Death in Hamburg
Society and Politics in the Cholera Years, 1830-1910
Why were nearly 10,000 people killed in six weeks in Hamburg, while most of Europe was left almost unscathed? As Richard J. Evans explains, it was largely because the town was a “free city” within Germany that was governed by the “English” ideals of laissez-faire. The absence of an effective public-health policy combined with ill-founded medical theories and the miserable living conditions of the poor to create a scene ripe for tragedy. The story of the “cholera years” is, in Richard Evans’s hands, tragically revealing of the age’s social inequalities and governmental pitilessness and incompetence; it also offers disquieting parallels with the world’s public-health landscape today.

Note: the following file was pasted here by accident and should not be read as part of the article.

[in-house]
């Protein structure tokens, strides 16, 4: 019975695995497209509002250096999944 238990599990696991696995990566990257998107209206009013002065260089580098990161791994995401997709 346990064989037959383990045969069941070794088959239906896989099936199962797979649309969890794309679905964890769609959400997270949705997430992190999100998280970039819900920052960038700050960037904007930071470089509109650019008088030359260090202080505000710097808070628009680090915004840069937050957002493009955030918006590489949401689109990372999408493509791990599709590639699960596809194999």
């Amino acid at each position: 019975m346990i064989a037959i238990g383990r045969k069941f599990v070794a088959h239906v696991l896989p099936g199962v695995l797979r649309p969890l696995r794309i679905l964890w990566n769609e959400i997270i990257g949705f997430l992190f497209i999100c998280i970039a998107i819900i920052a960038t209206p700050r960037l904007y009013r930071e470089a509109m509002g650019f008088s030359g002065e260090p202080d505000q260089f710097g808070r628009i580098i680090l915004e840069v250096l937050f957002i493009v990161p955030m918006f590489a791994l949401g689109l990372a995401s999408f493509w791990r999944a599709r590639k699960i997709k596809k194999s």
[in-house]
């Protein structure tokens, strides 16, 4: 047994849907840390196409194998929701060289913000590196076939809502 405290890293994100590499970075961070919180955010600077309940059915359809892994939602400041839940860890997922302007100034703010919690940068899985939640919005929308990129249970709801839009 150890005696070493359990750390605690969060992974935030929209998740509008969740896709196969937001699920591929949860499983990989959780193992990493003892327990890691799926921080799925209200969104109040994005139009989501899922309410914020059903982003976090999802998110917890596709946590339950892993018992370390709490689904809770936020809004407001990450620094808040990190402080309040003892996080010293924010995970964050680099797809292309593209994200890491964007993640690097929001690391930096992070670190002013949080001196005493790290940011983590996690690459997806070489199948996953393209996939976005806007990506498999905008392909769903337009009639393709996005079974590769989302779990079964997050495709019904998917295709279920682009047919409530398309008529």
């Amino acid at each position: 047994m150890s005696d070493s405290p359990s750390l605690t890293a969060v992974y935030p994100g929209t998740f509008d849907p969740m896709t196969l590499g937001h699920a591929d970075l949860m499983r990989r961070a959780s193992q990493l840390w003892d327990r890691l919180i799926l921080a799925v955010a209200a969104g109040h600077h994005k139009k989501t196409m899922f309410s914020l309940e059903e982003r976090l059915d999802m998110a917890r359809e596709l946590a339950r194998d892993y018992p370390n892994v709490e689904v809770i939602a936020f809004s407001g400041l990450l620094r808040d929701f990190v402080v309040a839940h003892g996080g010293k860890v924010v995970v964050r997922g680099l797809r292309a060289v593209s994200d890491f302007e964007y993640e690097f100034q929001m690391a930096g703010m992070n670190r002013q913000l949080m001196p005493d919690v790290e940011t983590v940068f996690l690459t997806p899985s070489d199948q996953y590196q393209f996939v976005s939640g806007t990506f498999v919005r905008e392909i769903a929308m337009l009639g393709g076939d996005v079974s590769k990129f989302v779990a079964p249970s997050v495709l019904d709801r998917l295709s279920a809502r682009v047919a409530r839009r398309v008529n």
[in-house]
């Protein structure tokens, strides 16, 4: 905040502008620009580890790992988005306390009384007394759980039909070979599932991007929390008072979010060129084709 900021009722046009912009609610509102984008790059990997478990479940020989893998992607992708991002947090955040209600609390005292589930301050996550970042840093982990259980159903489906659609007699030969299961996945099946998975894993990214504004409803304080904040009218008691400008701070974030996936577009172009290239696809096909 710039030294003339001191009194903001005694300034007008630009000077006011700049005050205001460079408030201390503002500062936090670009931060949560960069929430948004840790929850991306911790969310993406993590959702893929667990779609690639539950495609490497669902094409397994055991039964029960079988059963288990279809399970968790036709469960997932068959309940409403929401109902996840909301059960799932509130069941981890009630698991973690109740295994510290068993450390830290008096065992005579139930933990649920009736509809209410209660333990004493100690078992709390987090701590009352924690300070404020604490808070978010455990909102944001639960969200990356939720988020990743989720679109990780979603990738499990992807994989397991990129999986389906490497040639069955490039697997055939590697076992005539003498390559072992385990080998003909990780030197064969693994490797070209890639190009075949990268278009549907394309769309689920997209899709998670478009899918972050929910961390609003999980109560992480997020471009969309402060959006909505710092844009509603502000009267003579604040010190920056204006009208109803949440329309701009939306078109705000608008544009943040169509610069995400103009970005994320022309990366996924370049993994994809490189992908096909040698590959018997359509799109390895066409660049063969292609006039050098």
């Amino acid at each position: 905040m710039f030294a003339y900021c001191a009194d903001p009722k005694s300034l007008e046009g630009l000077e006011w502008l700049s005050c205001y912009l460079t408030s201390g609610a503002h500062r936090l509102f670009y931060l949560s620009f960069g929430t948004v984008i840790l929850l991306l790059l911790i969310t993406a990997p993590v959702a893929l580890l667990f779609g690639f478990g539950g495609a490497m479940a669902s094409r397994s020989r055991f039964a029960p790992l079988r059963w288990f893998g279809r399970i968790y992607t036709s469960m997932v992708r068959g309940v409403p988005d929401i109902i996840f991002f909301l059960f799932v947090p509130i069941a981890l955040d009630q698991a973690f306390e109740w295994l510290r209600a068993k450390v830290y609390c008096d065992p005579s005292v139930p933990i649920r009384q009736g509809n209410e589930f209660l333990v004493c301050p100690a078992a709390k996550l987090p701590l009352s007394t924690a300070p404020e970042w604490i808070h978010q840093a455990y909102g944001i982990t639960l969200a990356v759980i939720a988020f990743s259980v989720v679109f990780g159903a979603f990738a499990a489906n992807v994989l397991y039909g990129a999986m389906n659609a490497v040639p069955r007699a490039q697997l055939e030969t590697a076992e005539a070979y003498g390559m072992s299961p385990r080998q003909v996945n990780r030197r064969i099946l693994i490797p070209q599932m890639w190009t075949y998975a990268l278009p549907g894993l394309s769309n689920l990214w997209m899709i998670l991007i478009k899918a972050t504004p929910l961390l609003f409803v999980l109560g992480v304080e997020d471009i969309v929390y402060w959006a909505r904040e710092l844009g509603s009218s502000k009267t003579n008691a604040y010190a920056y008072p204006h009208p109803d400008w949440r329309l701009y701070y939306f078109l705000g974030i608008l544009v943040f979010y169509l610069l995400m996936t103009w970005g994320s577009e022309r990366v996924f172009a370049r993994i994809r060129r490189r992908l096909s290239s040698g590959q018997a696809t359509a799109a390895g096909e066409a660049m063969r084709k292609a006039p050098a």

Praise for Death in Hamburg
"A brilliantly written work of great analytical penetration." —Gordon A. Craig, The New York Review of Books"A marvelous book, splendidly written, full of wit and anecdote, exuding scholarship and wisdom." —New Scientist